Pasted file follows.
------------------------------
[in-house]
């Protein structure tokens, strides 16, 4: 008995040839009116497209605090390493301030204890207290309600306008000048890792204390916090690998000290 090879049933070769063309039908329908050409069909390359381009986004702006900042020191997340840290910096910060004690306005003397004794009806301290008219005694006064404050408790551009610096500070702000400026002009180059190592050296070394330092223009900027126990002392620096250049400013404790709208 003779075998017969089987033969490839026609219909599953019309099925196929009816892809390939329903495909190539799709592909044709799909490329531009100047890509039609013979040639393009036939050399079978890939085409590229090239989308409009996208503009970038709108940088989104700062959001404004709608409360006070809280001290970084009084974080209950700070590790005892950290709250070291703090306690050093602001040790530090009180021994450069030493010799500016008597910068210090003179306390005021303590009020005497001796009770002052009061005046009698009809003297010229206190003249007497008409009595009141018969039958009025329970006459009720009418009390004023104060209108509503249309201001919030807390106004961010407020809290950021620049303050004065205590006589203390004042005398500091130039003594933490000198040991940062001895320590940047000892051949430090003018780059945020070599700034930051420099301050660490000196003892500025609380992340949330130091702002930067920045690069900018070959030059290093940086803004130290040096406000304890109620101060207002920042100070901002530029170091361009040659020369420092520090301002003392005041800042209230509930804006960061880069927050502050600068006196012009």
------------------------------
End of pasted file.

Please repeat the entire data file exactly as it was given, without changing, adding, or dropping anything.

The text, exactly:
[in-house]
């Protein structure tokens, strides 16, 4: 008995040839009116497209605090390493301030204890207290309600306008000048890792204390916090690998000290 090879049933070769063309039908329908050409069909390359381009986004702006900042020191997340840290910096910060004690306005003397004794009806301290008219005694006064404050408790551009610096500070702000400026002009180059190592050296070394330092223009900027126990002392620096250049400013404790709208 003779075998017969089987033969490839026609219909599953019309099925196929009816892809390939329903495909190539799709592909044709799909490329531009100047890509039609013979040639393009036939050399079978890939085409590229090239989308409009996208503009970038709108940088989104700062959001404004709608409360006070809280001290970084009084974080209950700070590790005892950290709250070291703090306690050093602001040790530090009180021994450069030493010799500016008597910068210090003179306390005021303590009020005497001796009770002052009061005046009698009809003297010229206190003249007497008409009595009141018969039958009025329970006459009720009418009390004023104060209108509503249309201001919030807390106004961010407020809290950021620049303050004065205590006589203390004042005398500091130039003594933490000198040991940062001895320590940047000892051949430090003018780059945020070599700034930051420099301050660490000196003892500025609380992340949330130091702002930067920045690069900018070959030059290093940086803004130290040096406000304890109620101060207002920042100070901002530029170091361009040659020369420092520090301002003392005041800042209230509930804006960061880069927050502050600068006196012009």